Human Rights organization documents hundreds of confiscated items at the border that are never returned
Over 300 instances of improper confiscations have been documented by WOLA.
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This week, the Washington Office on Latin America released an extensive report with documented instances of Border Patrol Agents confiscating migrant possessions at the border without returning them. Many of the items seized are necessary in legal procedures for successful entry into the United States via the courts, the report found.
According to the Border Patrol’s own guidelines, personal possessions obtained from migrants are held by the patrol’s office for inspection and unless deemed as contraband, items are returned to their original owner.
The guidelines, however, do not detail the logistics behind the return process, though it does detail routine inspection by the supervising officer, as well as a responsibility to report missing or damaged property. Operating procedures and timelines are not immediately available in the U.S. Customs and Border Protection Standards.
A lack of logistical guidance results in the frequent seizure and loss of property that is, in reported cases, essential to a refugee upon processing into the U.S.
Chelsea Sachau, an Arizona-based attorney who works with The Florence Immigrant and Refugee Project, told The Arizona Republic of a case where a refugee collected legal documents to present in their asylum case.
“One of my first clients that I ever met with carried 500 pages of legal documents from his case in his home country. He wrapped them in plastic, and he left other things at home because he knew how important those papers would be to show why his country's legal systems had failed. And he did win his case,” she said. “But if he had passed through Yuma today and had his documents confiscated, he might have never won.”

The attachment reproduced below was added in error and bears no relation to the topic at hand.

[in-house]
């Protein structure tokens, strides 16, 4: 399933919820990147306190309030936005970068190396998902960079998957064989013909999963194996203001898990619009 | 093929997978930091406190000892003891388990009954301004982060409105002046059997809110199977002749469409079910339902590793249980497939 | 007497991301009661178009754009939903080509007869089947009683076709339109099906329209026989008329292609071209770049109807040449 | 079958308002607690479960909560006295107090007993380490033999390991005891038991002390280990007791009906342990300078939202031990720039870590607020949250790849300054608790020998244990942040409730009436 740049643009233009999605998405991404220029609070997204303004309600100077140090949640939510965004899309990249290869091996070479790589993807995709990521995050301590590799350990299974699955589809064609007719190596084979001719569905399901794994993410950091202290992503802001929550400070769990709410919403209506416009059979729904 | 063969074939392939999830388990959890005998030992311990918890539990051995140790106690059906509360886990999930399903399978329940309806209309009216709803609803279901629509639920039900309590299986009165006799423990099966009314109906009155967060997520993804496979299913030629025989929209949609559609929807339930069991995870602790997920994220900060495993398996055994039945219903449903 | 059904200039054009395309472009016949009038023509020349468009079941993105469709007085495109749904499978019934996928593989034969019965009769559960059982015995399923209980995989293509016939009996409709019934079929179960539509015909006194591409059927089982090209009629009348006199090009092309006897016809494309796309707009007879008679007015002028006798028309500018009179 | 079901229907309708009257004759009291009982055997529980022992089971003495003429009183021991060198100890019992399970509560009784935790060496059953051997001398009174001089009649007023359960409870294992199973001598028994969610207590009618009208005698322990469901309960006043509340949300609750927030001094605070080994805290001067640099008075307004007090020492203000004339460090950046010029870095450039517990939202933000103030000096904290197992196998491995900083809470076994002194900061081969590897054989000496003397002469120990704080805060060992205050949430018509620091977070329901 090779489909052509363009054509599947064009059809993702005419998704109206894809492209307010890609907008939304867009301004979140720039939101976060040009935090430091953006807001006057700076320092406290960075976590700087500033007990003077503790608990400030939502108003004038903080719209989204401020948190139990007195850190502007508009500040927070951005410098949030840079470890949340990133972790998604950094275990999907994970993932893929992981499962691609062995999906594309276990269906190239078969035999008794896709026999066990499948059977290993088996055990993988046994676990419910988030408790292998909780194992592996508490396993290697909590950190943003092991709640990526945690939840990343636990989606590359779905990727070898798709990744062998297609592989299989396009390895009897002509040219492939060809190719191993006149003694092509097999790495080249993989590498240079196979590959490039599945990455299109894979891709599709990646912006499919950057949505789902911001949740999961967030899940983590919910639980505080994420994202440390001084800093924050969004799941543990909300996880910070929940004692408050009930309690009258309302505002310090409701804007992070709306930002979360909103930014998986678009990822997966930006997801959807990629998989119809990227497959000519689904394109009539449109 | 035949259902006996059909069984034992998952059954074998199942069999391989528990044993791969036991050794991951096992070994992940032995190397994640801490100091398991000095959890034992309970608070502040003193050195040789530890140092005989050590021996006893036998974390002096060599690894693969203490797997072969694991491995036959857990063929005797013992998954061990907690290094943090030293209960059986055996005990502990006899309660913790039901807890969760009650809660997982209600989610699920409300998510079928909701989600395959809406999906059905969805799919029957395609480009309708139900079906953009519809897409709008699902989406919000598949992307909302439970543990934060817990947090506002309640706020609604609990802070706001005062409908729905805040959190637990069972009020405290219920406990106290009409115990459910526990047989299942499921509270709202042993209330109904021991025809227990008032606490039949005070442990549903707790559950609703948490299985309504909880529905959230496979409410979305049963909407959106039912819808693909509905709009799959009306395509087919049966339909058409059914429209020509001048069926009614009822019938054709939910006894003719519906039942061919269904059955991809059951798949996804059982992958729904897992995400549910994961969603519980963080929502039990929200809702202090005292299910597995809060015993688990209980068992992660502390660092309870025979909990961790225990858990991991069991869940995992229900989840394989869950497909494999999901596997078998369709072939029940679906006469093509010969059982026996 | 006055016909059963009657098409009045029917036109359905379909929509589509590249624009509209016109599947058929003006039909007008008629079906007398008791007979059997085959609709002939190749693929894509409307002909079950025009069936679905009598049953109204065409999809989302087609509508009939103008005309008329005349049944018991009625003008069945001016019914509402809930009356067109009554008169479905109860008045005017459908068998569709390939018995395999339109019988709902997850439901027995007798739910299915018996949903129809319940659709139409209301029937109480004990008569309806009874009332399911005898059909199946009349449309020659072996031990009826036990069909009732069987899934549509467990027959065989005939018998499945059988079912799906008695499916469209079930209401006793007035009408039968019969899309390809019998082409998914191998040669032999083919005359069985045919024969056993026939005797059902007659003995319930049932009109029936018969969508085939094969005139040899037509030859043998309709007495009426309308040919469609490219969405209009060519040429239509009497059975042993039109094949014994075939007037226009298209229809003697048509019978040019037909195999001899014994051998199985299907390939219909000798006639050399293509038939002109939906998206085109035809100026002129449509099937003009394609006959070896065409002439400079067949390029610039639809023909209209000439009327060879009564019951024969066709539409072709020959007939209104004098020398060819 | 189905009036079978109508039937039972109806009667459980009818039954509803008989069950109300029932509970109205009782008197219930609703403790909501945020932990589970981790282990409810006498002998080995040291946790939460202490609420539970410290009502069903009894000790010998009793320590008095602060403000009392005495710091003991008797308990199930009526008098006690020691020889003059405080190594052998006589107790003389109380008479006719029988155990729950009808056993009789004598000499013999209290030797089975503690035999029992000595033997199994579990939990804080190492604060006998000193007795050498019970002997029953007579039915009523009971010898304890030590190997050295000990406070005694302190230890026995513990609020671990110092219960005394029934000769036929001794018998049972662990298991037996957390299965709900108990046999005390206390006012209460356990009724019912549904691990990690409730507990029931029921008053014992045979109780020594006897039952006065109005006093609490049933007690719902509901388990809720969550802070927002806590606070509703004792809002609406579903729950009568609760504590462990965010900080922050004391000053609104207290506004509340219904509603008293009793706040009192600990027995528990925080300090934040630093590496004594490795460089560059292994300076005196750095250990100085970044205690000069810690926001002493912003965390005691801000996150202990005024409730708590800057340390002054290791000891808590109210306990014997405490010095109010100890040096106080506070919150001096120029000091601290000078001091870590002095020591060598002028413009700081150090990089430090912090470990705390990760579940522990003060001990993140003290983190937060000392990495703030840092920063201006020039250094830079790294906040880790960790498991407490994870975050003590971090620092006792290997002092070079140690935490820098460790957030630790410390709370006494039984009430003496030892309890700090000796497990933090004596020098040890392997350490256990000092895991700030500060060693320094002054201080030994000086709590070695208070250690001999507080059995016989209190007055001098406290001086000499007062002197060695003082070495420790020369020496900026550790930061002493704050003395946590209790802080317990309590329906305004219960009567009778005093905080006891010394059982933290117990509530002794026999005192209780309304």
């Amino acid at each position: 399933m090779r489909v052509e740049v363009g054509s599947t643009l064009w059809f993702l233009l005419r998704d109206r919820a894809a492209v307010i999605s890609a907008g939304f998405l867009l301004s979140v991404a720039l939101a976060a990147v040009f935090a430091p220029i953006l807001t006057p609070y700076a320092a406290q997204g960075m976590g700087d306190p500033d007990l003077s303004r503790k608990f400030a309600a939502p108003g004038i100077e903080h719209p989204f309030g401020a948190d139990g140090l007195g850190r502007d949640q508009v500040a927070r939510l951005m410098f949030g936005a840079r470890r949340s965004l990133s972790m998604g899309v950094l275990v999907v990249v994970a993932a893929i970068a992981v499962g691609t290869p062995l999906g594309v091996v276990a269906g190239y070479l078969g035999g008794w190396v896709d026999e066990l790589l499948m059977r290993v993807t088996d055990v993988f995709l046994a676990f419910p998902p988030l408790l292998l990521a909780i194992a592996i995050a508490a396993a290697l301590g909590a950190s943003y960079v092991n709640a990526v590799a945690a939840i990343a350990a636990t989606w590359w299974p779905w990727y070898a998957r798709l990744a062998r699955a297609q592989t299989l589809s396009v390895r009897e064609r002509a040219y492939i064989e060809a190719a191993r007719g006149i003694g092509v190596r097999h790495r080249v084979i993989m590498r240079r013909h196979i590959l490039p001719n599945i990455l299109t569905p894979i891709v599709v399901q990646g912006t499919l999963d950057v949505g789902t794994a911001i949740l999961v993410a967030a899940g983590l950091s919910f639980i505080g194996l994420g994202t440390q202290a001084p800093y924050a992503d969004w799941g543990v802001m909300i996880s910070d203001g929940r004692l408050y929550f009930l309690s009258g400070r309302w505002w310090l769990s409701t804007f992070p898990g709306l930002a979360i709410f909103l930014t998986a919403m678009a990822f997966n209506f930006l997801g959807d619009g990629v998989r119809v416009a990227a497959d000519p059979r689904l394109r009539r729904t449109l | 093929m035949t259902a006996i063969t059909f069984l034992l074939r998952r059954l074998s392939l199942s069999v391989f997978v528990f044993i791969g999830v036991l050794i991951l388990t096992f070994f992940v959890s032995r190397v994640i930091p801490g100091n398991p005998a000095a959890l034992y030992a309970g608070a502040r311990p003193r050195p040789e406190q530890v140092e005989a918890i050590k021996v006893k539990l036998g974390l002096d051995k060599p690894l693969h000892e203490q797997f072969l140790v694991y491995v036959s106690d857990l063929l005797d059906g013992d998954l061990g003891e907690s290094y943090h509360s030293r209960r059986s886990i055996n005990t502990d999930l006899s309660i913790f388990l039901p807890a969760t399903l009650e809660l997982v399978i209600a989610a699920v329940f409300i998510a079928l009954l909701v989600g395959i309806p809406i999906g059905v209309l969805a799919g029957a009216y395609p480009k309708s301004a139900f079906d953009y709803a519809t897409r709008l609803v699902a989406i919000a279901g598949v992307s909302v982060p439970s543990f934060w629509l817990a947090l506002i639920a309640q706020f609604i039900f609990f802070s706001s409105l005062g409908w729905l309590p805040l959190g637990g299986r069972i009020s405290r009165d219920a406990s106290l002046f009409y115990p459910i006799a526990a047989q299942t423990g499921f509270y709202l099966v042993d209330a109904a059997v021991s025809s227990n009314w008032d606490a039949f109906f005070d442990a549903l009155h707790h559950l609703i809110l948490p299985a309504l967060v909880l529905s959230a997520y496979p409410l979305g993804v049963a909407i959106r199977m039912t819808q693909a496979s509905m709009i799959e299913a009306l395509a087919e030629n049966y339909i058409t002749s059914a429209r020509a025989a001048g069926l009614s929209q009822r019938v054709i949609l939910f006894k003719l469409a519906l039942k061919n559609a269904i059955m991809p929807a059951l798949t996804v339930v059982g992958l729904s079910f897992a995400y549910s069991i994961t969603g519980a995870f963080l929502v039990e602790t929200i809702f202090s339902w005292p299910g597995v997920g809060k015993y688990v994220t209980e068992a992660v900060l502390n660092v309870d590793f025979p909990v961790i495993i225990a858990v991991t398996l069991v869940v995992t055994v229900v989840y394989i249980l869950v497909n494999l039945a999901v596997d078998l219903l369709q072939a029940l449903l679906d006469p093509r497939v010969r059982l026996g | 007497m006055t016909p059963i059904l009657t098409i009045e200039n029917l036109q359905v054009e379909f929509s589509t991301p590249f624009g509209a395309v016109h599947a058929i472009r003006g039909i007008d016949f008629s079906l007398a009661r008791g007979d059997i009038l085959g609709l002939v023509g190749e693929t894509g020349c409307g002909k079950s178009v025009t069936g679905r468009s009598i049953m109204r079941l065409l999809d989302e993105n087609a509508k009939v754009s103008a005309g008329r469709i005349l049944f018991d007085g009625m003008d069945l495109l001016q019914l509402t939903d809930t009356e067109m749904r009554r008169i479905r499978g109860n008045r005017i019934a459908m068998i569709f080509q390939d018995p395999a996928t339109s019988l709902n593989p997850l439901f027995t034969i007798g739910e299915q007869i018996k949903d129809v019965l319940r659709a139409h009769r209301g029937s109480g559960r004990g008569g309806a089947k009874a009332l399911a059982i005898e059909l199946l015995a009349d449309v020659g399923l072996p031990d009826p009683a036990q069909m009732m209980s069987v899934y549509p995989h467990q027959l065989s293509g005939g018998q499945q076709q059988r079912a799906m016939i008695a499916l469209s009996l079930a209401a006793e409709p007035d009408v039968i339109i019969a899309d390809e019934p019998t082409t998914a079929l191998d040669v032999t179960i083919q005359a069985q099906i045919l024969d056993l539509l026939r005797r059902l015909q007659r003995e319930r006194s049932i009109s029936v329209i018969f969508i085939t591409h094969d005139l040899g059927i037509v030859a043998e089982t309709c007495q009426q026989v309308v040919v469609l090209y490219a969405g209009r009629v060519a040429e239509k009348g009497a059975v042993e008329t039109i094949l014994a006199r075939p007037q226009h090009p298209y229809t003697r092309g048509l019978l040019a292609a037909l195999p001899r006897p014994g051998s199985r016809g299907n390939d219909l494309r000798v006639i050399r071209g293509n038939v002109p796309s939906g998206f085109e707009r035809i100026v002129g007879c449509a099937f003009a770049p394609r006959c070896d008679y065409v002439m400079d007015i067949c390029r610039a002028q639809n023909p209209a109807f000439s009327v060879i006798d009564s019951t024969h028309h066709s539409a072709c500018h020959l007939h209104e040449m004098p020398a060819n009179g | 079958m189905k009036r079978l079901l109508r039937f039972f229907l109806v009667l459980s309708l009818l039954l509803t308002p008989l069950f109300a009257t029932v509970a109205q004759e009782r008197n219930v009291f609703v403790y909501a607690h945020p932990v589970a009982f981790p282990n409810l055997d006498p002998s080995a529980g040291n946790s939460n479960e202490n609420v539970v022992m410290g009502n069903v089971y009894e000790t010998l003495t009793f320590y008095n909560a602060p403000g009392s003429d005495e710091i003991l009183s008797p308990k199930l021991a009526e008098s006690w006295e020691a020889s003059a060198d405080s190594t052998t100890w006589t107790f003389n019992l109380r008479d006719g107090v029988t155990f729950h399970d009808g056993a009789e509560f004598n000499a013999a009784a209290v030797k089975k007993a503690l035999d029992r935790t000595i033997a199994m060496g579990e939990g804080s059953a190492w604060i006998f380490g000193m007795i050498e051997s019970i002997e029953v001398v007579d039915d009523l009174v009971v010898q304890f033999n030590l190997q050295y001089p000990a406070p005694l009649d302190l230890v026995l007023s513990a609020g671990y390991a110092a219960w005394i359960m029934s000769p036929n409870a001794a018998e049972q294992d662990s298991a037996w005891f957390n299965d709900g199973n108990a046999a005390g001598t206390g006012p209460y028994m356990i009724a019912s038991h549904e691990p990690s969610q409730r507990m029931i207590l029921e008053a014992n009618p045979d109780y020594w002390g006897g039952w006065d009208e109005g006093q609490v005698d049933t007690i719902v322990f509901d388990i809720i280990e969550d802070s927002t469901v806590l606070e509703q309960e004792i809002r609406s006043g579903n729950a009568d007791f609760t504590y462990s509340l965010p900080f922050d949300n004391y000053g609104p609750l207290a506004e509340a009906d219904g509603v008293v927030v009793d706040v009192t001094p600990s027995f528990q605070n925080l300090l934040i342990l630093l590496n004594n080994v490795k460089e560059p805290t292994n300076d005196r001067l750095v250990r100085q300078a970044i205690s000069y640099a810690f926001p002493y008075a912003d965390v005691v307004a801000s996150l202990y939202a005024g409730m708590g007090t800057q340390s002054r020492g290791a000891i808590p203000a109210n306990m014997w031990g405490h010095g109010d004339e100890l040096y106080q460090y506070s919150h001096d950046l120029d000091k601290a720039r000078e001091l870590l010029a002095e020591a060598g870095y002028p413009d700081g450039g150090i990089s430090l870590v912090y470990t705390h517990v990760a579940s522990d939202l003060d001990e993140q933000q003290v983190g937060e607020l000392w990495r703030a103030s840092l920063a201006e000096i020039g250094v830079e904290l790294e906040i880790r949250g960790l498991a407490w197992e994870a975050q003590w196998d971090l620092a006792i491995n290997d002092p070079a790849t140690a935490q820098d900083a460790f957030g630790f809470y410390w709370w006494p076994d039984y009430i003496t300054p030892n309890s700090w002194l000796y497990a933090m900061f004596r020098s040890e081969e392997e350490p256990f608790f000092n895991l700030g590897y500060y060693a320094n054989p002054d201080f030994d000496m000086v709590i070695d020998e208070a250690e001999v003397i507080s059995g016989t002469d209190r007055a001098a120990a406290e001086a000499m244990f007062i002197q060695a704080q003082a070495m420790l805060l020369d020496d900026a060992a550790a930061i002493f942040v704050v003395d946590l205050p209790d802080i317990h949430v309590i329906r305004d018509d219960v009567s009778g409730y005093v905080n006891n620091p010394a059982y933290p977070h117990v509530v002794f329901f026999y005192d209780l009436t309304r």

Other instances include personal property of awesome religious importance to its holder. The ACLU sent a letter, detailing exchanges between border agents and Sikhs resulting in the removal of the refugee’s headwear.
“The method of forcing conversions was to remove a Sikh’s turban and cut off their hair. Since then, forcibly removing or targeting a Sikh’s turban or facial hair has symbolized denying that person the right to belong to the Sikh faith and is perceived by many as the most humiliating and hurtful physical and spiritual injury that can be inflicted upon a Sikh,” the letter read.
Additionally, the letter contends that border patrol practices violate religious freedom under federal law. ACLU says there were 65 exchanges between January and July where agents inappropriately removed the headwear, with 47 of those instances happening between June and July.
Other forms of confiscation include Mexican currency, memorabilia, passports, luggage, and medication, among many more reported items.
When Democratic representatives got wind of the occurrences, they sent a Congressional letter citing “grave concerns” over the “egregious violations” on the border. Reps. Ral Grijalva, Joaquin Castro, and Judy Chu, all Democrats, authored the letter.
Amid increasing backlash, CBP issued new guidance to address the confiscation of religious headwear.
“U.S. Customs and Border Protection (CBP) Directives requiring the Commissioner’s signature and CBP Policy Memorandums issued by the Office of the Commissioner, Policy Directorate (PD Memos) be released publicly unless they contain information that should not and/or cannot be released for personnel safety, privacy, or legal reasons,” the guidelines read.
Furthermore, CBP issued a response to the ACLU’s letter and said that an internal investigation would be launched, though no details were offered.
“Our expectation is that CBP employees treat all migrants we encounter with respect,” read part of the response.
WOLA also launched a Border Oversight database, regularly updated to keep track of improper or abusive encounters at the border.